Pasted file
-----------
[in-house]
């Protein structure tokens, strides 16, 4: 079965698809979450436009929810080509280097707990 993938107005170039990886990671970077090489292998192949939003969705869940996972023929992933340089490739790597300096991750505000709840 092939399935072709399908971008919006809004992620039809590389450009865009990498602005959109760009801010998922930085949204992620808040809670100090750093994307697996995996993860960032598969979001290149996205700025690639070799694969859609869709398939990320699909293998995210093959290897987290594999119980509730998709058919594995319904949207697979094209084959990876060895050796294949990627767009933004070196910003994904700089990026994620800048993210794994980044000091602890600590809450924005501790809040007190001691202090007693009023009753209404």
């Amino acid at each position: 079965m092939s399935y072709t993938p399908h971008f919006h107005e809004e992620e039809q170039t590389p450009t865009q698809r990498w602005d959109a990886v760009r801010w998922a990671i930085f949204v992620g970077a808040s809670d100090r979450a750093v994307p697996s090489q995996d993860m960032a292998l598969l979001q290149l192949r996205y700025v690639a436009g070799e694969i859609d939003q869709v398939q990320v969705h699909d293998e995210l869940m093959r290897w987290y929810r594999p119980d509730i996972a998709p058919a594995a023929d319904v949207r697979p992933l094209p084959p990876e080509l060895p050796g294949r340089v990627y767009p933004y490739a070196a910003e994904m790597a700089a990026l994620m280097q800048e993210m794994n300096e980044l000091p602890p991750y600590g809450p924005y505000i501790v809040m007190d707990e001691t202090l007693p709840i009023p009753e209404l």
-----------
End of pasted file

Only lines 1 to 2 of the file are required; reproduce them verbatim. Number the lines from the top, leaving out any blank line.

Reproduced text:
[in-house]
């Protein structure tokens, strides 16, 4: 079965698809979450436009929810080509280097707990 993938107005170039990886990671970077090489292998192949939003969705869940996972023929992933340089490739790597300096991750505000709840 092939399935072709399908971008919006809004992620039809590389450009865009990498602005959109760009801010998922930085949204992620808040809670100090750093994307697996995996993860960032598969979001290149996205700025690639070799694969859609869709398939990320699909293998995210093959290897987290594999119980509730998709058919594995319904949207697979094209084959990876060895050796294949990627767009933004070196910003994904700089990026994620800048993210794994980044000091602890600590809450924005501790809040007190001691202090007693009023009753209404």